percent in April of 2018, and now it's up to 29 percent. So the president is shifting at least a little
bit, though it's a small amount, of people toward his viewpoint. JUDY WOODRUFF: Is that contradictory, Amy? AMY WALTER, The Cook Political Report: No,
I think what's happening is, Republicans are shifting the most on those issues. But, overall, if you think about what strategies
going into this debate would the president like to see happen, right, what would he like
to come out of this battle over the border wall? One, that the wall would become more popular. And while there has been some shifting — that's
true — and the Washington Post poll showed the same thing — it still, at best, gets
about 42 percent approval rating. So, the wall's not really much more popular
than it's ever been. You ask voters who is to blame, they blame
the president. You would think that they — if you were in
the White House, you want to see the blame shifted to Democrats. And even making the case about whether this
is a crisis, so Quinnipiac also asked that question about, do you see this as a crisis? And about 45 percent of voters thought it
was a crisis, but even among those who saw it as a crisis, only a third of those said
building a border wall is going to fix it. So, if your whole strategy behind shutting
the government down was to make the wall more popular, make the Democrats take the blame,
and get folks concerned that there's a real crisis on the border that needs to be solved,
he's done none of those things. TAMARA KEITH: Though Republicans are still
with us. That's basically what he's got. AMY WALTER: There's the — yes. TAMARA KEITH: But that's kind of always what
he's got. AMY WALTER: That's right. That's right. JUDY WOODRUFF: So, we have seen that. But let's talk about the other big story we're
grappling with today. And that is the disclosures that the president,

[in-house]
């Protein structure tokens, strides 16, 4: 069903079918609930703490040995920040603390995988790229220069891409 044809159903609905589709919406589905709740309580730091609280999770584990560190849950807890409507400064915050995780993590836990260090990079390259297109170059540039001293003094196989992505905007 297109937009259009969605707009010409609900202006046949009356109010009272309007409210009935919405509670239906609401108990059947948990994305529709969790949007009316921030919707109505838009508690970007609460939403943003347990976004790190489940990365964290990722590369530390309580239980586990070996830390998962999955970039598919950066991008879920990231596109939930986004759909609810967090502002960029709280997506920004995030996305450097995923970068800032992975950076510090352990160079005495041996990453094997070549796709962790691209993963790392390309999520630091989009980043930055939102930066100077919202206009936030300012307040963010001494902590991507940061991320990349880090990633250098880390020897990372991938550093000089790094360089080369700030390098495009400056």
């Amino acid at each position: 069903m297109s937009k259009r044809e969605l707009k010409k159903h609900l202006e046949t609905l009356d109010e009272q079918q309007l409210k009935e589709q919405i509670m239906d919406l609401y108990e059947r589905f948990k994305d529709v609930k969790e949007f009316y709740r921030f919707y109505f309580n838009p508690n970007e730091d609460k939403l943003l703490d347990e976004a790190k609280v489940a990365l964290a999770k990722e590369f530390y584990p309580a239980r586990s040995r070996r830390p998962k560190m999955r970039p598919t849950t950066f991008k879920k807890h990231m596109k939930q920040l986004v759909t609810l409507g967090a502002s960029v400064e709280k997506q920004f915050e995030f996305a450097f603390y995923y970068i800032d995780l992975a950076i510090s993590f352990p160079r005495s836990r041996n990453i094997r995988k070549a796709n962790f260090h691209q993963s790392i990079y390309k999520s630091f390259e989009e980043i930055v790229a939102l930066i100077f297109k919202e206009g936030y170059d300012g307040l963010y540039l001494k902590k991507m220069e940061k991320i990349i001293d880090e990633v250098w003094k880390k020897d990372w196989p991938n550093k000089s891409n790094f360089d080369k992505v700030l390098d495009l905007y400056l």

whether he was taking information papers away from the interpreters, questions inside our
— the government about whether the president might have been working for the Russians. On top of everything else, Tam, what are the
political repercussions of this? TAMARA KEITH: Yes. So the difference between these articles coming
out four months ago and these articles coming out today is now, in the House, there are
committees that can act on it, can use their subpoena power to try to get this information. They're exploring, the Democrats are exploring
how they might be able to gain access to these interpreters who were there at the meetings
with Putin. Unclear whether they will make it very far. But this is now — the ground has shifted
for the president. Now these stories come out, and he can go
out on TV and stand on the lawn and shout over the helicopter and say, I had nothing
to do with Russia. But then Democrats in Congress in the House
will follow up. AMY WALTER: Right. And they have already noted as such. Eliot Engel, the new chair of the Foreign
Affairs Committee, saying, we're definitely going to hold hearings looking at the Putin-Trump
relationship. Adam Schiff this weekend also tweeting, suggesting
that, yes, we're going to try to get testimony from this interpreter in Helsinki. So we have always had three elements here. One was the news reports and leaks that had
been part of the sort of milieu here for a long time about Russia and the president and
the investigation. Mueller's always been there, but we don't